Student Left on School Bus for Four Hours

The bus driver who left special needs student alone on a school bus in Revere for four hours has been fired. The bus monitor, an employee of Revere Public Schools (RPS) employee, who was working that day has also been placed on administrative leave.

The Department of Children and Families and the Revere Police are both investigating the incident.

The incident happened last Tuesday after the bus driver, who worked for VSP Livery Services and is contracted by RPS, and the monitor completed their morning pick up rounds. They told investigators that after they were done with their morning route they did not notice the boy because he was asleep in his booster seat.

The student is autistic and nonverbal.

The driver parked the bus for four hours and when he returned later in the day to begin his afternoon pick up and drop offs he noticed the boy and called RPS’s Transportation Department and drove to Revere High School at which point 911 was called.

Luckily the boy was unharmed.

Revere School Superintendent Dianne Kelly said there was ‘no excuse’ for the incident but reported that the child was ‘slumped over’ in his seat in the bus’s back bench. Also, the driver was a substitute for the route’s usual driver, was running late, was not familiar with the route and had gotten lost a few times that morning.

“We are extremely disheartened to make you aware of a situation that occurred (Tuesday) in which a young child was left on a transportation van rather than dropped off at his school as we and his family expected,” said Revere School Superintendent Dianne Kelly in a letter to parents. “Thankfully, this child was found safe and unharmed. We are currently working with the Revere Police and the Department of Children and Families to investigate this situation.  Any person demonstrating an inability to safeguard children will not be employed by the Revere Public Schools or contracted to work with our kids.”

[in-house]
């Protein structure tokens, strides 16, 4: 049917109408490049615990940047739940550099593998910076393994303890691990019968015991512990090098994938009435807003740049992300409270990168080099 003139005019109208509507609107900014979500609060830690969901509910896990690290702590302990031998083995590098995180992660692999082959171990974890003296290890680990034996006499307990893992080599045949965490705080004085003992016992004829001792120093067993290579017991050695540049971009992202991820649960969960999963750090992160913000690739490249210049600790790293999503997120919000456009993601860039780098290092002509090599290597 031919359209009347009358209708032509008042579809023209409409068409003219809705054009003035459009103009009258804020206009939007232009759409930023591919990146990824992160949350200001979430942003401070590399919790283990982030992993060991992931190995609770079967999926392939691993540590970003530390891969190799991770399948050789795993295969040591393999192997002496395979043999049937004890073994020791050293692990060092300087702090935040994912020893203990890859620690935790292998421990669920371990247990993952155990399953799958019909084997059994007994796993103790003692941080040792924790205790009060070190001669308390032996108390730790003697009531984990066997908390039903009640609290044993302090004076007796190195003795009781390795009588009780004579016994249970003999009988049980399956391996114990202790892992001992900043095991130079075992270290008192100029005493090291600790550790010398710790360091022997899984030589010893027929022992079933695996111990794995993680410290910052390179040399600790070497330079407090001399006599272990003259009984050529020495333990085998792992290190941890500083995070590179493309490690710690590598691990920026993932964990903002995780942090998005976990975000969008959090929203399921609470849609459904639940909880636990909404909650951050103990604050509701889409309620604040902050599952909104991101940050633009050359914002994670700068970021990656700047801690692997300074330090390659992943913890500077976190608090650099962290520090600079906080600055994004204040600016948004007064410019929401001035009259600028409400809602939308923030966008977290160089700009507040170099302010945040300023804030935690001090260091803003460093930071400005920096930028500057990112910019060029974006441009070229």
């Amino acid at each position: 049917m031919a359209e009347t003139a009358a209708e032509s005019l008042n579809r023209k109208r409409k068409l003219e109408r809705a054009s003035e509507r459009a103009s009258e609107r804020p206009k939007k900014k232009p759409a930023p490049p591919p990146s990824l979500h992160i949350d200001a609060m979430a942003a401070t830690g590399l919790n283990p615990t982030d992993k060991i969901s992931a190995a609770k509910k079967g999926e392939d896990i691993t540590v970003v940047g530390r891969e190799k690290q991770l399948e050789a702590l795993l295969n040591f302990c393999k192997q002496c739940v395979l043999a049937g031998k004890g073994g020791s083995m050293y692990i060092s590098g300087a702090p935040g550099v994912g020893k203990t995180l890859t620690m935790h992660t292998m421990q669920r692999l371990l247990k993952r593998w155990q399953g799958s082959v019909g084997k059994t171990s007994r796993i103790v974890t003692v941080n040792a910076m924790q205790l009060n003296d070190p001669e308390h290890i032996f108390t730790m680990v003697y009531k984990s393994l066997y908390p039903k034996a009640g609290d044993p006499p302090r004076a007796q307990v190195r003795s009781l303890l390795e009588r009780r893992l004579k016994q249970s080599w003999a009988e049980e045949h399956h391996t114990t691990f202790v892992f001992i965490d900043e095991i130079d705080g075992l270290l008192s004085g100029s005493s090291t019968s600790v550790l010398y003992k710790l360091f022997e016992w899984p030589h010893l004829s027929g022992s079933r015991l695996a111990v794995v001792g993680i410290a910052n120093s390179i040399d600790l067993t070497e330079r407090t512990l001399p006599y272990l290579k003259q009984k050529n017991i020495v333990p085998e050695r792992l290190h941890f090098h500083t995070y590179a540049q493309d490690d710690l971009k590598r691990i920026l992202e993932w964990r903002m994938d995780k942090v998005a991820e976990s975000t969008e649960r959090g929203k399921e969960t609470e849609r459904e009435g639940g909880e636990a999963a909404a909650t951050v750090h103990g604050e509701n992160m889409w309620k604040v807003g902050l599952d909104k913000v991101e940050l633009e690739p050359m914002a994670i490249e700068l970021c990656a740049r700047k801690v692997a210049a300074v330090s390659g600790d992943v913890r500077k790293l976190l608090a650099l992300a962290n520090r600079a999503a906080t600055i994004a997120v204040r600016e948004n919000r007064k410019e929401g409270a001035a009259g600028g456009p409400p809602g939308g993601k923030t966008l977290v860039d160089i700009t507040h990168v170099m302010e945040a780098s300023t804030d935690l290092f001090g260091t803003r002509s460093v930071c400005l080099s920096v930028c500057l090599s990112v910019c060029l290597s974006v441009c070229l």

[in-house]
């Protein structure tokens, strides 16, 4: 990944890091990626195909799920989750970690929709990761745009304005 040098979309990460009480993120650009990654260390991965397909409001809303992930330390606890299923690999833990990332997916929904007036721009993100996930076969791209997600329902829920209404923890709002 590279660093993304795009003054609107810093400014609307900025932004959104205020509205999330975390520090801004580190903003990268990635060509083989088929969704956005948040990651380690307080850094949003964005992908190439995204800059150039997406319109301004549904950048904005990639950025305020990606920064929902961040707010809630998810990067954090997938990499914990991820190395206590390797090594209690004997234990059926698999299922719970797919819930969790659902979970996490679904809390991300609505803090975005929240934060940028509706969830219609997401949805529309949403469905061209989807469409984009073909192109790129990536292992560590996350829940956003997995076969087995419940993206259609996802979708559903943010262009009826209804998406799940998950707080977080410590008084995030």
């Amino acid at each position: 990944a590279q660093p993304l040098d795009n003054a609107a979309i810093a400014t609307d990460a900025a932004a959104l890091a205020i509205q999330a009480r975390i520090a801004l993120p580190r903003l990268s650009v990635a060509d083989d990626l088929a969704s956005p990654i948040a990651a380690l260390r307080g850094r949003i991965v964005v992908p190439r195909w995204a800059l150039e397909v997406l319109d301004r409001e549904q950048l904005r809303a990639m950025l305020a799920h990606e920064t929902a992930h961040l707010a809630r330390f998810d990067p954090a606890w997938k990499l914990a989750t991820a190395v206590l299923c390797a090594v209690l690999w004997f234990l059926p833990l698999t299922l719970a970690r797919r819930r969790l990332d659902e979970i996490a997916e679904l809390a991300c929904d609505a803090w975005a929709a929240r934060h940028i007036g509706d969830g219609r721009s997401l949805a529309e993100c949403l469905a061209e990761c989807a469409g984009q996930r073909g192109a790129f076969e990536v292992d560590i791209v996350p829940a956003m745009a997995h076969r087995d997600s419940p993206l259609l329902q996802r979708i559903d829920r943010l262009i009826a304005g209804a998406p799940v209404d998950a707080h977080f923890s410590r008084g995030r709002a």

Kelly said the next day RPS reviewed safety protocols and transport expectations with all of its transportation department employees and with all school principals.

“We have also been in touch with the transportation companies outside of the district that drive some of our students to school to make sure they have done similar trainings with their employees,” said Kelly. “Please know that our first priority is ensuring the wellbeing of the children you entrust to us and we vow to do everything we can to prevent such an incident from occurring again.”

For their part VSP said they immediately fired the driver and reported that in the eight years that they have had a contract with RPS an incident like this has never occured.

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